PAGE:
AP NEWS

Bills on smoking, voting not necessarily in conflict

March 19, 2019

At first glance, proposals to lower the voting age to 17 for primary elections but raise the age for smoking to 21 seem to be in direct conflict. One says young Texans can handle more responsibility on something as important as voting, the other says they can’t be trusted to make the right decision on something as personal as smoking. Yet that kind of disparity has existed in state and federal laws for some time, and it shouldn’t prevent both of these proposals from being considered on their merits.

Congress raised the drinking age back up to 21 in 1984 even though 18-year-olds can get married, join the military, sign contracts, etc. When those under 21 were allowed to buy alcohol for a few years prior to that, the increase in drunk-driving deaths and injuries among those younger drinkers was too large to be ignored.

It would be better if our laws had a single, clear dividing line between youth and adulthood, but the complexities of these various issues don’t allow it. For example, few Americans objected when the voting age was lowered to 18 from 21 in 1970. Unlike the briefly lowered drinking age, it didn’t have any negative ramifications.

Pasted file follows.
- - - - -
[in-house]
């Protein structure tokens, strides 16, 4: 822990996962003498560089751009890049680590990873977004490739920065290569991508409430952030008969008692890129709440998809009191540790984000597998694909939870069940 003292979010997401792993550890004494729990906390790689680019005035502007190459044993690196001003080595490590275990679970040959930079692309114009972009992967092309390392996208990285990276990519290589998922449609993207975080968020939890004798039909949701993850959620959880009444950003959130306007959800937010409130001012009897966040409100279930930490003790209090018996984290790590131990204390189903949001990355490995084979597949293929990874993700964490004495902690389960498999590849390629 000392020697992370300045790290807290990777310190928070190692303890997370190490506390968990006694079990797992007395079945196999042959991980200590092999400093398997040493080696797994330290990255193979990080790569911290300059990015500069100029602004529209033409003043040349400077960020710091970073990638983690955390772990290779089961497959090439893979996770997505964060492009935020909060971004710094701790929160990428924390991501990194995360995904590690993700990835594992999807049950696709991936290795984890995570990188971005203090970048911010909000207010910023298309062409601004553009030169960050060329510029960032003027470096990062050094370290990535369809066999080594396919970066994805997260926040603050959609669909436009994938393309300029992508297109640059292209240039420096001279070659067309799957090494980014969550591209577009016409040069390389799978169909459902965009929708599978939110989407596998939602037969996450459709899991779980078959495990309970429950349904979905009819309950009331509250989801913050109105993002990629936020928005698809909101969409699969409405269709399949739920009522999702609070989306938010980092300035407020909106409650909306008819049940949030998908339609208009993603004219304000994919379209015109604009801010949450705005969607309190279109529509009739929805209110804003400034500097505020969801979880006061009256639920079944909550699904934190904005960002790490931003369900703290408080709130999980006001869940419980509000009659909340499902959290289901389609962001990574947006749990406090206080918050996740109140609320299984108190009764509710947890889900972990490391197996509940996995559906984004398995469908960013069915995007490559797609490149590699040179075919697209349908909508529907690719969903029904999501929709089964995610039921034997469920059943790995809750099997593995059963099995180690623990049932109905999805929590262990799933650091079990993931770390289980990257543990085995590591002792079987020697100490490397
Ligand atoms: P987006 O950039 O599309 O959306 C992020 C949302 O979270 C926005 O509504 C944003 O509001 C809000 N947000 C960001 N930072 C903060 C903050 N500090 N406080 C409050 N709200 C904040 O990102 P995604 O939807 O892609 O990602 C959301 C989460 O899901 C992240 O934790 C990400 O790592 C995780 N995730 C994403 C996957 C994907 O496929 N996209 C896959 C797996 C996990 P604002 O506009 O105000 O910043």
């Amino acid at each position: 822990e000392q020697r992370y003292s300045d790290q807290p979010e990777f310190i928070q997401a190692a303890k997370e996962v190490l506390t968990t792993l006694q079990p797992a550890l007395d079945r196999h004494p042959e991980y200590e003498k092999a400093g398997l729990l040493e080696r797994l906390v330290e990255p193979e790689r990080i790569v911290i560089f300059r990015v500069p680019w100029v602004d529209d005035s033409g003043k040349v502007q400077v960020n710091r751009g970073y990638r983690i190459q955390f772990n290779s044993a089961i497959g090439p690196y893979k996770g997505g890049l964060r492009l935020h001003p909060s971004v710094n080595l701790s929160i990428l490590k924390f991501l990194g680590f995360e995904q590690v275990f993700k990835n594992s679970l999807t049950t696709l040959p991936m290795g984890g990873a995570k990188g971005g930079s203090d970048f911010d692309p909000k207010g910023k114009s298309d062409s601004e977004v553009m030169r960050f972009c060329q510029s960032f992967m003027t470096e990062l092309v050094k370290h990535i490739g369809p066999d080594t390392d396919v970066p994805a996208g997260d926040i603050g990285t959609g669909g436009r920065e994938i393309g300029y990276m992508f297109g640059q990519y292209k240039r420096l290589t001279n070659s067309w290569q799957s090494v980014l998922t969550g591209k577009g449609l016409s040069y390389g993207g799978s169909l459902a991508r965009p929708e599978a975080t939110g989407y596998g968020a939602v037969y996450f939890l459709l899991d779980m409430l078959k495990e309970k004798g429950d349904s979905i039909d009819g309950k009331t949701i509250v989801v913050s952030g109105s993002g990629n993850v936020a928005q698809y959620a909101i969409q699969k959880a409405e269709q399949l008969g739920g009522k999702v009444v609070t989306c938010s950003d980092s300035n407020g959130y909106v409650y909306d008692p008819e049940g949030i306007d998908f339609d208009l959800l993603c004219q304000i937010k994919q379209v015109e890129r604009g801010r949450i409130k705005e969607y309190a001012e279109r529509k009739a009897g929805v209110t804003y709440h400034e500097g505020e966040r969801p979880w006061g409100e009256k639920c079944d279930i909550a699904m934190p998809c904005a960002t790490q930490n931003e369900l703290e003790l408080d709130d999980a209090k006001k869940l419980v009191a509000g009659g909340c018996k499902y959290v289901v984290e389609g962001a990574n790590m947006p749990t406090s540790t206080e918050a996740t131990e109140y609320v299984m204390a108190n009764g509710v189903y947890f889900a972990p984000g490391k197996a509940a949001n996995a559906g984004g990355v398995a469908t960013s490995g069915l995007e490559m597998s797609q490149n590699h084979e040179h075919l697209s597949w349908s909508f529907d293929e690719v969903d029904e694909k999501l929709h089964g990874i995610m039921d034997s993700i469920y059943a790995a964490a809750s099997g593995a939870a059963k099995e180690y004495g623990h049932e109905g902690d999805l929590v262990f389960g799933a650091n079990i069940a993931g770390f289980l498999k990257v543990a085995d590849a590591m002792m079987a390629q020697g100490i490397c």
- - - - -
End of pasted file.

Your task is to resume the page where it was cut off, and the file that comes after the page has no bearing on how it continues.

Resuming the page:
The current proposal in the Texas Legislature is to allow 17-year-olds to vote in party primary elections for county and state offices (currently held in March) if they will be 18 by the general election in November. That seems reasonable, especially since primary elections don’t officially elect anyone. They simply select the Democratic and Republican candidates who will be on the November ballot, when the real winner is decided. Sometimes, however, candidates from only one party will run for a particular race, so in effect the person who wins the March primary will be unopposed in November, and thus win the election.

Some states have gone further to allow 16- and 17-year-olds to vote in local elections, but that hasn’t come to Texas yet. It’s more controversial, since those elections would actually put candidates in power. Some adults also wonder if 16-year-olds are mature and knowledgeable enough to select city council or school board members.

The proposal to raise the smoking age to 21 has more support in this session, including from a surprising source — Lt. Gov. Dan Patrick and other prominent Republicans. The GOP generally opposes measures like this which affect personal choice, but it’s hard for anyone to defend smoking these days. Study after study shows that most smokers begin their habit while young. If that experimentation can be delayed for some, it will clearly result in fewer adult smokers — and thus a healthier Texas.

Both of these bills are being overshadowed by more important legislation on schools and taxes, but they still deserve a hearing and a vote in both chambers. Young Texans will be paying attention, and they need to know that their concerns matter, too.